Mexico's Ebrard further called for the Bolivian government to allow for Morales' safe passage, stressing that the former president's "personal integrity is not endangered." The foreign minister, who previously indicated that Morales resignation was the result of a "military coup," went on to tell reporters Monday that Morales had "both orally and formally" confirmed his desire to claim political asylum with the Mexican government.
"Latin America has witnessed in its history of unfortunate and violent events in which the democratic order is broken, on numerous occasions with the participation of military forces," the Mexican official stated in an address.
Ebrard previously announced on Sunday - the same day that Morales had resigned from his presidential post - that Mexico would grant Morales asylum if he wanted it.
The latest development comes after US President Donald Trump issued his own statement on the matter, calling the resignation of Morales a "significant moment for democracy in the Western Hemisphere."
"After nearly 14 years and his recent attempt to override the Bolivian constitution and the will of the people, Morales’s departure preserves democracy and paves the way for the Bolivian people to have their voices heard," reads the statement released by the White House. "The United States applauds the Bolivian people for demanding freedom and the Bolivian military for abiding by its oath to protect not just a single person, but Bolivia’s constitution."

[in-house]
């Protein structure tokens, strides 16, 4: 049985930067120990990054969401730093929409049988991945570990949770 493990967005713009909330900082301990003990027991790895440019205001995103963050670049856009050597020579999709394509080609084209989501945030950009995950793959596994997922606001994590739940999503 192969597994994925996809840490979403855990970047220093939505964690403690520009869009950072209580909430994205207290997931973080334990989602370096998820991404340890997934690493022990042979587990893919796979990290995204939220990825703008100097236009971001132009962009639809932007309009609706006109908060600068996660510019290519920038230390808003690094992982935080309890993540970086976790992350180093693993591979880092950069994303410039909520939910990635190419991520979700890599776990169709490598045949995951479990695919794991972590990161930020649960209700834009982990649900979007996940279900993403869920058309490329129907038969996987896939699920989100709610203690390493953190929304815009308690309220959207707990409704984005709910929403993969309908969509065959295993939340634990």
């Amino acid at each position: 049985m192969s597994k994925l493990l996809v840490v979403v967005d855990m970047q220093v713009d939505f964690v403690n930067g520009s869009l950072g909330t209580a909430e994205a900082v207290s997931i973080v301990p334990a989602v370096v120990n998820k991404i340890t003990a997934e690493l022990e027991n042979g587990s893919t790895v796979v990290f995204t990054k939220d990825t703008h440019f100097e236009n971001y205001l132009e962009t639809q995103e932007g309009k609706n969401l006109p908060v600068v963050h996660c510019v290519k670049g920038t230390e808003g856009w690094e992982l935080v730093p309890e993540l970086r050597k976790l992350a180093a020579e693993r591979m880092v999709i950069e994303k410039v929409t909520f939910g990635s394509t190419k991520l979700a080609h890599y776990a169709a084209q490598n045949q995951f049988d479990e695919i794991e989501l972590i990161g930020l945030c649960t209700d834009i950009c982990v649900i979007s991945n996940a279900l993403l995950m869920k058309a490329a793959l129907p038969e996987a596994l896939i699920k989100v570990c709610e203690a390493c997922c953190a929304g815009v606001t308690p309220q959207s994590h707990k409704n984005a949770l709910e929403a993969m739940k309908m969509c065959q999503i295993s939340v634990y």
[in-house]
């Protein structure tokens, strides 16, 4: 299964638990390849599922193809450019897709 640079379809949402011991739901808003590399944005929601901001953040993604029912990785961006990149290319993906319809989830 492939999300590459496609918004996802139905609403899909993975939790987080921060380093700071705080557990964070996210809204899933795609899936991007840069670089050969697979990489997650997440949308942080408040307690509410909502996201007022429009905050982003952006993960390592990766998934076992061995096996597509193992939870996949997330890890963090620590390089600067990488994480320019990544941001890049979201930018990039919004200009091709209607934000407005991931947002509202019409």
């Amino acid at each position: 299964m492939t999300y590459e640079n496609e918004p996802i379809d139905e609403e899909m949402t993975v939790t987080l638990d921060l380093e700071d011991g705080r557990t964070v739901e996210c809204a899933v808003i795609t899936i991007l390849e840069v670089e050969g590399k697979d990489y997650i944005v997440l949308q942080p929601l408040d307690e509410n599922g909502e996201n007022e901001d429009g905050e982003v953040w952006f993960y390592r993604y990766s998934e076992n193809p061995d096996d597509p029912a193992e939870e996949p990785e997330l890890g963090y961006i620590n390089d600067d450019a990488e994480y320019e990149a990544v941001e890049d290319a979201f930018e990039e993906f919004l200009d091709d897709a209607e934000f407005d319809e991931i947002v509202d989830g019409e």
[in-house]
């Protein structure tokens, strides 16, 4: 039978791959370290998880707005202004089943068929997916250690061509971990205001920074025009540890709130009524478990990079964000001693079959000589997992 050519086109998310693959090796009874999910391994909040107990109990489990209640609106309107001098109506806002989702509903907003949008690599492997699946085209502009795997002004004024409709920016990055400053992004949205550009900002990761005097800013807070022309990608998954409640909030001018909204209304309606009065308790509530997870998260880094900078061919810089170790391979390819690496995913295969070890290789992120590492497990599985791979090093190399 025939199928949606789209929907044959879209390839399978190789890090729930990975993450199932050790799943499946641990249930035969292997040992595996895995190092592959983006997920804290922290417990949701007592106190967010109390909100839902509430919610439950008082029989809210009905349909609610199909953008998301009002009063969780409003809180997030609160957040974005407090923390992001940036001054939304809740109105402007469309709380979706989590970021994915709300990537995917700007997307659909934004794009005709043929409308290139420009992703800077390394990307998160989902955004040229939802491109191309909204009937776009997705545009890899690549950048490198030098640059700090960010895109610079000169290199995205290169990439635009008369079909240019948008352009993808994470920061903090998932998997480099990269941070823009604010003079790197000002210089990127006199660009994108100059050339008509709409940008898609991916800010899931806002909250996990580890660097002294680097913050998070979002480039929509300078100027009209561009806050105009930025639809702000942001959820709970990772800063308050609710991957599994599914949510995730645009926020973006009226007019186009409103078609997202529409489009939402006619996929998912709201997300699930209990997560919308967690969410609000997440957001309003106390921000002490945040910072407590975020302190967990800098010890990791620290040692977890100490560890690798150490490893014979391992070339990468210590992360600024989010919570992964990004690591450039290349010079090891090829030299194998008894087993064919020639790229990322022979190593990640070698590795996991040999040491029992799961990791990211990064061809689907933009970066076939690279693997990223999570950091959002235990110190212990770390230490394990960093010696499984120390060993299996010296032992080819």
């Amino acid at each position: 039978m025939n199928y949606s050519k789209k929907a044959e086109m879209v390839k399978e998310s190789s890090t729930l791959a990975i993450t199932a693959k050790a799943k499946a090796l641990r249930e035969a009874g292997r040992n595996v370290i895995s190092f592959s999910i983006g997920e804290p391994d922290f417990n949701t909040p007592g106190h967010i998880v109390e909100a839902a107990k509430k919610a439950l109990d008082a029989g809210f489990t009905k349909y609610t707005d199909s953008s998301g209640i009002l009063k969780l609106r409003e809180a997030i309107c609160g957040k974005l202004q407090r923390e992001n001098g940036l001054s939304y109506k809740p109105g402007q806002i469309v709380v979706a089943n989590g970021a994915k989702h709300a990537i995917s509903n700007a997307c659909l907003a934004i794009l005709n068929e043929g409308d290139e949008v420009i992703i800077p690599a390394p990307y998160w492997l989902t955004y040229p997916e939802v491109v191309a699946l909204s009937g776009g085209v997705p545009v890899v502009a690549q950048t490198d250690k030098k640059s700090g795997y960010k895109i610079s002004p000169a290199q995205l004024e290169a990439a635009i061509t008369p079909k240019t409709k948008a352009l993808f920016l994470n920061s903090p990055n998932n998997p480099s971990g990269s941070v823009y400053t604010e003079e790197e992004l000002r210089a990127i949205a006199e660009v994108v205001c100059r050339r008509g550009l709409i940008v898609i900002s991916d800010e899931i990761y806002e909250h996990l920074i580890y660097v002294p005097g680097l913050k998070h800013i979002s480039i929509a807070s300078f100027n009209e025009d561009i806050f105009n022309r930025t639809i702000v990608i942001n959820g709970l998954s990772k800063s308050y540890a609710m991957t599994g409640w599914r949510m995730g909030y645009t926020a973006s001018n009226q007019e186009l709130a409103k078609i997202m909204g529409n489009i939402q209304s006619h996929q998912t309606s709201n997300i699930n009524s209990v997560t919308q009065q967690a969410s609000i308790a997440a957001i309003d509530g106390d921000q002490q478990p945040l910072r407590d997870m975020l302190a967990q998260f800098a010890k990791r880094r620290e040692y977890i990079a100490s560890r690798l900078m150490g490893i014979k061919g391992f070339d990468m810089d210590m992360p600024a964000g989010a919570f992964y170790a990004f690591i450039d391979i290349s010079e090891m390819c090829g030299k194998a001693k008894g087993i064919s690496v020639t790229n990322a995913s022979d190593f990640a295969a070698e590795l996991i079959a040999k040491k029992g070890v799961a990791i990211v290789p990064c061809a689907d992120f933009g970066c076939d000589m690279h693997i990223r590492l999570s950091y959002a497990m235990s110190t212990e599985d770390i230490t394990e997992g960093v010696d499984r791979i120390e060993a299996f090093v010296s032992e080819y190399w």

POTUS concluded his remarks by stating that the stepping down of Morales sends a "strong signal to the illegitimate regimes in Venezuela and Nicaragua that democracy and the will of the people will always prevail."
Morales opted to resign from his presidential post on Sunday hours after Gen. Williams Kaliman, the Bolivian military's chief, called on him to step aside. The call came amid heightened tensions among demonstrators across the country who were called to the streets to protest against the government after reports of election fraud surfaced. The former Bolivian president has stated that the weekend events were the results of a right-wing coup lead by opposition leaders Carlos Mesa and Luis Fernando Camacho.
With several resignations having been made over the weekend after Morales stepped down, the role of Bolivia's president eventually fell to opposition leader Jeanine Anez Chavez, who has told local media outlets that new elections must be held by January 22, 2020.
The Organization of American States, which issued it's own report that indicated it found "clear manipulation" of Bolivia's voting system, is expected to hold a special session on the current state of Bolivia on Tuesday.